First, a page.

“Of how many of us could God say: ‘You did it. You never compromised, and you did everything you said you would?’ How many of us could say, ‘I really did fight a good fight.’ Most of us say ‘I started, but because of fear, doubt or uncertainty, I never quite reached the finish line,’ ” McMickle said.
The Tuskegee Airmen, the Red Tails, lived a contradiction, McMickle asserted. They wanted to fight and die for their country at a time when they were considered subhuman. They wanted to defend their country in the air. They were told they were not qualified, but they became the single most successful air combat unit in history.
“Why?” McMickle asked. “They learned from their commander, Benjamin O. Davis. He taught them how to endure. Davis was the first black man to graduate from West Point. When he went through West Point, not one cadet would speak to him, sit with him, eat with him, room with him. The only voices he heard were his instructors.”
McMickle’s mother, Marfetta, was the valedictorian of her high school class in 1933. She was a pianist and organist. When it came time for the high school graduation program, she was told that colored girls could not participate. The salutatorian was also a person of color, so she could not participate.
The school went to the person ranked third in the class “who had the indecency to accept. She saw others passed over just because of their color, and yet she accepted. My mother could have been overwhelmed with hate, but she just pressed on,” he said.
Derek Redmond worked hard to qualify for the 1988 Olympics. In the 400-meter race, in the very first heat, he took six steps and heard a tear in his hamstring.
“He hobbled off, his dream over. But his father, James Redmond, said, ‘Let’s try again,’ ” McMickle said.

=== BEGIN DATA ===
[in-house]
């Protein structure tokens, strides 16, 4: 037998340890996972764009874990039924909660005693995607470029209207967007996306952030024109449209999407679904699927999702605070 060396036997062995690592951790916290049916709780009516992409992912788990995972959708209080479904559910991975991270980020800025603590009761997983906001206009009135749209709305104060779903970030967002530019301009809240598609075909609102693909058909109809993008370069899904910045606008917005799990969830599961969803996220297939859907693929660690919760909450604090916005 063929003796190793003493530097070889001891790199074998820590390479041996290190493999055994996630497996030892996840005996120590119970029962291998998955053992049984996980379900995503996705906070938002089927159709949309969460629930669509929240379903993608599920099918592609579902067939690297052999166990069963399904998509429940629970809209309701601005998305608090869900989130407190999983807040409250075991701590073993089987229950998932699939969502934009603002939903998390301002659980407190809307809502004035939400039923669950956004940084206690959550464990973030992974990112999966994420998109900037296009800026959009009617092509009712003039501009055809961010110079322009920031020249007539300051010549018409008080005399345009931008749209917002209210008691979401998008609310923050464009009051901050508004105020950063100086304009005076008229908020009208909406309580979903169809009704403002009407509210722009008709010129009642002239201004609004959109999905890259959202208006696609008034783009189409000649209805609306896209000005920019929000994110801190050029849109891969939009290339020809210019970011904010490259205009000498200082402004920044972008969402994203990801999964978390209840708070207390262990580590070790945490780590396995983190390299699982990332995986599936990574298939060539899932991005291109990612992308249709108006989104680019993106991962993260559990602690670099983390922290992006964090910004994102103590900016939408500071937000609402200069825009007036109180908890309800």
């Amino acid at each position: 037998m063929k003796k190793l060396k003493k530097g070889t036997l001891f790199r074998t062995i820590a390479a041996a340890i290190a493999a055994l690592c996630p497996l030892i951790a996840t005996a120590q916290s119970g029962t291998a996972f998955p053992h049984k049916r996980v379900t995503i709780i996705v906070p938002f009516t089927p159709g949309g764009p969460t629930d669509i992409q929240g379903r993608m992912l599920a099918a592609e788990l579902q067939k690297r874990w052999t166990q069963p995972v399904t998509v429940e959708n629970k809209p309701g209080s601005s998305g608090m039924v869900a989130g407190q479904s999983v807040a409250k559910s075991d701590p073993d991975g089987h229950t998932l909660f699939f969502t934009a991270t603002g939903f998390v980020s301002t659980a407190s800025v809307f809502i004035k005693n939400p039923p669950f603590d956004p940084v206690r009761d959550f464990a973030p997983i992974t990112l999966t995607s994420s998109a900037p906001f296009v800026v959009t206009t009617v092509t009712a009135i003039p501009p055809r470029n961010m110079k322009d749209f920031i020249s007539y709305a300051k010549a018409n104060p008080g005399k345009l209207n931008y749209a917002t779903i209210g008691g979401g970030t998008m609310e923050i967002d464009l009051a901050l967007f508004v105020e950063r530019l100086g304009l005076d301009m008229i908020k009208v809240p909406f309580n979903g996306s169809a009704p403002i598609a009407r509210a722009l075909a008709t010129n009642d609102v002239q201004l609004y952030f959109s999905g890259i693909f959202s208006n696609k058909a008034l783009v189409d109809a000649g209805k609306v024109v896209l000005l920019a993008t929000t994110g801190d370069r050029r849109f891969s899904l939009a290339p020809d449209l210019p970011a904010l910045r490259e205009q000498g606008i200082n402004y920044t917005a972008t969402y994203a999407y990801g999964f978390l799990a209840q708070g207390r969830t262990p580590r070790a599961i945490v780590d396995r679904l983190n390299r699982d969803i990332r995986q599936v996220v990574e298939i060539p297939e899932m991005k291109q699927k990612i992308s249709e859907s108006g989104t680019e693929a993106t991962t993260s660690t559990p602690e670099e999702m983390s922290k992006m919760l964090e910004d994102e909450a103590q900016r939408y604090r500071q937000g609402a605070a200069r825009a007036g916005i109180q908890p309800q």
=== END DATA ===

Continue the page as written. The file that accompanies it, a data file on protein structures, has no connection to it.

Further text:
The father and son went into rigorous training, and Redmond qualified for the 1992 Olympics in the 400-meter. He got through the first and second heats. In the third heat, which would qualify him for the medal round, he was half way around the track and tore the same hamstring.
“This time he got up and on one leg hopped down the track. He was determined to finish even if he did not win. But he got tired and was about to give up when someone came out of the stands,” McMickle said. “It was his father, who wrapped his arms around his son and they moved toward the finish line. At the last step, Derek went over the line on his own, and then they celebrated together.
“I don’t know what life has thrown at you. I only know it is within you to draw a deeper breath, endure, press on, fight the good fight, finish the race. If you don’t, life will break you somewhere. You may be hopping down the road alone, but somewhere in the stands is someone who will come and say, ‘We will finish the race together.’ As W. E. B. Du Bois said, ‘Resist the temptation of shirking, but have the grit to endure to the end.’ ”
The Rev. J. Paul Womack presided. Carol Christiansen read the scripture. She is from Gainesville, Fla., and has been coming to Chautauqua since 1990, first for short visits and then for the season since 1998. She has sung in the Chautauqua choir since 1998, and has participated in Chautauqua Literary and Scientific Circle events including the Great American Picnic and the Guild of the Seven Seals.
The Motet Choir sang, “Guide Me, O Thou Great Jehovah” arranged by John Ferguson with test by William Williams. Jared Jacobsen, organist and coordinator of worship and sacred music, led the choir.